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OLD AND NEW PICTURES OF THE 600-CELL

The 600-cell is one of the six regular polytopes which exist in four-dimensional (4D) Euclidean space. It is enclosed by 600 regular tetrahedrons (*), which meet in twos at 1200 faces, in fives at 720 edges and in 20s at 120 vertices. The vertex figure is a regular icosahedron. The 720 edges form together 72 flat regular decagons.

Like all points in 4D Euclidean space, the 120 vertices can be represented by quaternions, even by unit quaterions if one takes the radius of the circumscribed hypersphere as the length unit and its centre at quaternion zero  (0 + 0i + 0j + 0k). When one furthermore identifies an arbitrary vertex with quaternion unity (1 + 0i + 0j + 0k) the 120 vertices turn out to form a finite subgroup of the group of unit quaternions under quaternion multiplication, the so-called binary icosahedral group. This group contains elements of orders 1, 2, 3, 4, 5, 6 and 10. As a consequence, the left- and right-isoclinic rotational symmetry groups of the 600-cell contain rotations of the same orders.
A further consequence of this is that the full rotational symmetry group of the 600-cell also contains simple rotations of orders 12, 20 and 30 (**).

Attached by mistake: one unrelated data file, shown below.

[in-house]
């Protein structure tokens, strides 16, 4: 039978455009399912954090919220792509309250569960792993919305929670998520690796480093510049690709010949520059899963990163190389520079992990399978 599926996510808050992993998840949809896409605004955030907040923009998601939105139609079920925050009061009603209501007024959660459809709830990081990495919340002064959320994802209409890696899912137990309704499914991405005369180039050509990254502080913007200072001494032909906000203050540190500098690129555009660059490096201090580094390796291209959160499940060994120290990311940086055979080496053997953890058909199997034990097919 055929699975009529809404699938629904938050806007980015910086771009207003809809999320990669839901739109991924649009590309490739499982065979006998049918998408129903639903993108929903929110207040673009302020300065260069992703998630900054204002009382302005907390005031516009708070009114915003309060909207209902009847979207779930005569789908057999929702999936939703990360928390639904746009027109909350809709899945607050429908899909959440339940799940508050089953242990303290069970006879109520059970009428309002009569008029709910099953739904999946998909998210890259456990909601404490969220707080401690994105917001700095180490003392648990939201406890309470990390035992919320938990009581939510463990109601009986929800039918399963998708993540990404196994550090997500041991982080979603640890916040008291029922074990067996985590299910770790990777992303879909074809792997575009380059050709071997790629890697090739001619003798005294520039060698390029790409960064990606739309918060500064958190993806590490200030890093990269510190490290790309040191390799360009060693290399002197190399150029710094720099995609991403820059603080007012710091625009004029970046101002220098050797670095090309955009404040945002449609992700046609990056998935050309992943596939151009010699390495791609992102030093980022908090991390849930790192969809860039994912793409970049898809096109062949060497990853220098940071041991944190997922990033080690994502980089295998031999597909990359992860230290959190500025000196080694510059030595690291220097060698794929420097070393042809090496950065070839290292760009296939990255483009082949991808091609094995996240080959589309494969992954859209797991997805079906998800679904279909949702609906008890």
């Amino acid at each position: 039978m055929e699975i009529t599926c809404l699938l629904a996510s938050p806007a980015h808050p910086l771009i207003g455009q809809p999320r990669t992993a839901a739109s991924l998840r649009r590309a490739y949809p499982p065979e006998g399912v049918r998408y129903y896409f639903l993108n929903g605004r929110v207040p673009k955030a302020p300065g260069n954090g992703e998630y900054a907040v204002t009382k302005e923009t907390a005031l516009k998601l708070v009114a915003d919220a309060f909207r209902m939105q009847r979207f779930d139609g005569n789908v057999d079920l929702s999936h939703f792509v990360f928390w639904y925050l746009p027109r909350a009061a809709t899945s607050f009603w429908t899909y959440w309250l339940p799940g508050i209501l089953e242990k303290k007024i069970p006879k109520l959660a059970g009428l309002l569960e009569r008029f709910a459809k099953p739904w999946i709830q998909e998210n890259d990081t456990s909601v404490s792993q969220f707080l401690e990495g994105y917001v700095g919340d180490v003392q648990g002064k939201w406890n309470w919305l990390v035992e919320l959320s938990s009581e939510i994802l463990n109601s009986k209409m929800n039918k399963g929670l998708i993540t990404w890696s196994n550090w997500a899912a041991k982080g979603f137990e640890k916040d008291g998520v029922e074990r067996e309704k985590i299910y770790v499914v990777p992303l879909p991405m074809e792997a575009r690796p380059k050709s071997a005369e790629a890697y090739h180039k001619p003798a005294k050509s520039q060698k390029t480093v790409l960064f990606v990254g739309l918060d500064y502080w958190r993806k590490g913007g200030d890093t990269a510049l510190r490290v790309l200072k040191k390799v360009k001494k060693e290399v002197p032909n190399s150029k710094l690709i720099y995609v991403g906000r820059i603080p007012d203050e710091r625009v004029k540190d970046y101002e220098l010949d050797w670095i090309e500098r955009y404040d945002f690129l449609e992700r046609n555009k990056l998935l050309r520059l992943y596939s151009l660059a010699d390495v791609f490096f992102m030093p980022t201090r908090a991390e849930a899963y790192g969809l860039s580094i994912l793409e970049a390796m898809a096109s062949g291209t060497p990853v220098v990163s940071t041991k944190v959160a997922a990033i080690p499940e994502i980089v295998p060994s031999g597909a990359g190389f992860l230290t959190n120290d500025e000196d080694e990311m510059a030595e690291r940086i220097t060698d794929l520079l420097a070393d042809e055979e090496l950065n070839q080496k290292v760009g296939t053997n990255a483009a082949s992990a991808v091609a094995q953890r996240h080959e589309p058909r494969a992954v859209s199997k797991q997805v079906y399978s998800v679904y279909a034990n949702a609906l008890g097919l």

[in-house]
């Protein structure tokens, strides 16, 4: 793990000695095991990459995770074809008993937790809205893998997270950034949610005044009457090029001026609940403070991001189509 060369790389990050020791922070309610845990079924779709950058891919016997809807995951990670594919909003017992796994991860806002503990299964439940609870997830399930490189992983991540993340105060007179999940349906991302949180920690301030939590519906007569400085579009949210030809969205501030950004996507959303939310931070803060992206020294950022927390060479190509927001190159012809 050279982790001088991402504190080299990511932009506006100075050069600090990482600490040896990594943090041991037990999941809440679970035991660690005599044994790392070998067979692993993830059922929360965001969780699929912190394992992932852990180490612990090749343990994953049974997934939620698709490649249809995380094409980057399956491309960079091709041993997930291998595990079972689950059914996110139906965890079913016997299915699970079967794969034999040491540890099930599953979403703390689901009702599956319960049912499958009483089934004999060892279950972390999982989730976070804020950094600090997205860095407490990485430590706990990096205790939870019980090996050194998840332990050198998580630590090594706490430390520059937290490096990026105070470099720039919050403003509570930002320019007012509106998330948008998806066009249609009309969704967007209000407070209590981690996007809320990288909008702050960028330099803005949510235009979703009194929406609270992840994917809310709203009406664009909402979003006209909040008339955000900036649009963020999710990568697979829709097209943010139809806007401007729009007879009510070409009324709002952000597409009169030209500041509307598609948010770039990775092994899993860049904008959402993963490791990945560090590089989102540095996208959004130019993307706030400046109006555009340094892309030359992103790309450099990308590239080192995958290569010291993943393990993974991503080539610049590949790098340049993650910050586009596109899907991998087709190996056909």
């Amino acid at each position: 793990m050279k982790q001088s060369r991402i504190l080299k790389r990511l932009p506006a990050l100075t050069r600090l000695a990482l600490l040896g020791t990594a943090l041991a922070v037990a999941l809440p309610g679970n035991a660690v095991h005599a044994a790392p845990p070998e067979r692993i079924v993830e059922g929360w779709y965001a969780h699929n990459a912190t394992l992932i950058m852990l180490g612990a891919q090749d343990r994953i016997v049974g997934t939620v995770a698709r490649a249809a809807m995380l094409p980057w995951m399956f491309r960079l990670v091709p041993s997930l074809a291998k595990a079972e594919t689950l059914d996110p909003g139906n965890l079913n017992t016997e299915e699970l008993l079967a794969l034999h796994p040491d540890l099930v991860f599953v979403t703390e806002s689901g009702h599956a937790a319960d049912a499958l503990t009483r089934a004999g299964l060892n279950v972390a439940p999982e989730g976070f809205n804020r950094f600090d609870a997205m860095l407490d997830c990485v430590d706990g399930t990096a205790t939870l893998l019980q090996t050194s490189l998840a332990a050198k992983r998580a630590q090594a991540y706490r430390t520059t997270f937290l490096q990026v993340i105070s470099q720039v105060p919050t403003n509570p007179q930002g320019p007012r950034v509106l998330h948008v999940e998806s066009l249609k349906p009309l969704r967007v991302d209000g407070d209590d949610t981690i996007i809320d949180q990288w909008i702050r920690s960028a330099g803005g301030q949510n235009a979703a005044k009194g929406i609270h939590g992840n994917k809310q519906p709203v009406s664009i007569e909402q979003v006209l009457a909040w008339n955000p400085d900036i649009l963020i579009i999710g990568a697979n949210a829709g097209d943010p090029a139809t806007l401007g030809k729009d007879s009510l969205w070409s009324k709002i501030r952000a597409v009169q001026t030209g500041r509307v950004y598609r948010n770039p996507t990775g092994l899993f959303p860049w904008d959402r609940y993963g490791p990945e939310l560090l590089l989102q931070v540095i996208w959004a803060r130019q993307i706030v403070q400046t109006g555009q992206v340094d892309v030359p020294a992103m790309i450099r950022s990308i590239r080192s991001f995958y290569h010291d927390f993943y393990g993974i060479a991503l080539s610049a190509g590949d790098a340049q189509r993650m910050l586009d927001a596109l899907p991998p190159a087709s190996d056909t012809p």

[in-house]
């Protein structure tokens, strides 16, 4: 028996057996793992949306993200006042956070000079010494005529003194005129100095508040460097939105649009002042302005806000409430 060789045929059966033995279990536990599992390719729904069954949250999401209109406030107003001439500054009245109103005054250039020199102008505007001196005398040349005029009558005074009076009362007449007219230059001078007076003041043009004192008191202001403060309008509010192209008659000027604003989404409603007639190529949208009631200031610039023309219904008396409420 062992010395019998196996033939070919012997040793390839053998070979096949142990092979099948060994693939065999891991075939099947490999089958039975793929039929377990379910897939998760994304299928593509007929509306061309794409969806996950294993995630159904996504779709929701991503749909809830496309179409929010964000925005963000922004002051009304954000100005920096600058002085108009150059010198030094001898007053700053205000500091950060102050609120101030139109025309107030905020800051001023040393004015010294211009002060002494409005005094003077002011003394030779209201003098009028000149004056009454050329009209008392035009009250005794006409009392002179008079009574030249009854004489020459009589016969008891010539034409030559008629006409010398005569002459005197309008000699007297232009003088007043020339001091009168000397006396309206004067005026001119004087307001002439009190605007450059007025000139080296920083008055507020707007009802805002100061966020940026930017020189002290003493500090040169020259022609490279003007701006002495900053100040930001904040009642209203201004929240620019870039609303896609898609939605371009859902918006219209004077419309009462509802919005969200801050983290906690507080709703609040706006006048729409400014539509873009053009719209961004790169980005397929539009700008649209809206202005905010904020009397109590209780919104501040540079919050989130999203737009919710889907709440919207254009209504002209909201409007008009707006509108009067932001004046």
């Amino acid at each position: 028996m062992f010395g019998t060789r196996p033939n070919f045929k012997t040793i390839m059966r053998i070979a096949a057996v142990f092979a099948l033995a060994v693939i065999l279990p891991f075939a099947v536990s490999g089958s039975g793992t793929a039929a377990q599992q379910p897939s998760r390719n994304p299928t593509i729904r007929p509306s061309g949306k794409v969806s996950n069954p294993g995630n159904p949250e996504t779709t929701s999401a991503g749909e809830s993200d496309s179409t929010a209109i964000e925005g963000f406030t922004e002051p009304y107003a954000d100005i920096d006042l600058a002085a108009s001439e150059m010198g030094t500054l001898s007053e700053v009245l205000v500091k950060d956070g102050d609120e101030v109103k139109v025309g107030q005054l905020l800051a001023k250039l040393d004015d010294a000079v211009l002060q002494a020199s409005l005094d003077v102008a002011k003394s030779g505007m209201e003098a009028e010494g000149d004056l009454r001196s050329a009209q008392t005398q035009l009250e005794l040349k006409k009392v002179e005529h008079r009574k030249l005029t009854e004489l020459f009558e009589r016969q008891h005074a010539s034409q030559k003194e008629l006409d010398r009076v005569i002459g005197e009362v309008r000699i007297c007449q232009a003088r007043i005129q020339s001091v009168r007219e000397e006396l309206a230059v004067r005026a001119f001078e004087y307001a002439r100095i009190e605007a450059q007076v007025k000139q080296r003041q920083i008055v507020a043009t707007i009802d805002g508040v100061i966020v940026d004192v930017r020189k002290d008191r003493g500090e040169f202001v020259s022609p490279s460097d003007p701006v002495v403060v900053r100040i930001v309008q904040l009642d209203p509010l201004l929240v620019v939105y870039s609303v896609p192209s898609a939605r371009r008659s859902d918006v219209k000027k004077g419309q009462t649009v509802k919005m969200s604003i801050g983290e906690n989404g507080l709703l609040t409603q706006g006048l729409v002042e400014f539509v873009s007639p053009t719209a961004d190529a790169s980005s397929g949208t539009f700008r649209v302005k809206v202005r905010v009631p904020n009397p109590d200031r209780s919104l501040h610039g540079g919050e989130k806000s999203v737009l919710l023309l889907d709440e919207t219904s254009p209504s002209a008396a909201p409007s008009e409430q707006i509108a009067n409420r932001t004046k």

Reference: Oss, Salomon Levi van: Das regelmässige 600-Zell und seine selbstdeckenden Bewegungen. Verhandelingen der Koninklijke [Nederlandse] Akademie van Wetenschappen, Sectie 1 Deel 7 Nummer 1 (Afdeeling Natuurkunde). Amsterdam: 1899.

This gallery concentrates on the dodecagonal aspect of the 600-cell. The original drawing (AD 1899) to Van Oss's paper is compared and contrasted with modern computer-generated pictures (AD 2011).
The dodecagonal aspect corresponds with simple rotations through 30° and 150°, which appear when isoclinic rotations of opposite senses through 60° and 90° are composed (**).


FOOTNOTES

(*)
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A PROOF that the 600-cell is indeed enclosed by 600 regular tetrahedrons:
From a list of vertex coordinates we infer that we have a regular polytope at hand in which 20 regular tetrahedrons meet at each of the 120 vertices. This makes 120x20 = 2400 vertices of tetrahedrons. Therefore there are 2400 / 4 = 600 tetrahedal cells.

(**)
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There is the general theorem on 4D rotations about a fixed point which states that any 4D rotation can be decomposed...

(1) in two ways into a pair of isoclinic rotations of opposite senses: through angles here denoted by α and β, and through angles α+180° and β+180°, and also...

(2) into a pair of simple rotations in completely orthogonal planes through angles α + β and α − β, respectively, where α and β are the isoclinic rotation angles defined in (1) above.
For non-isoclinic rotations both angles α and β are nonzero, the angles α + β and α − β are different, and decomposition (2) is unique; for isoclinic rotations one of the angles α and β is zero, and decomposition (2) is not unique; there exist infinitely many pairs of completely orthogonal invariant planes. More information in the Wikipedia lemma on 4D rotations.





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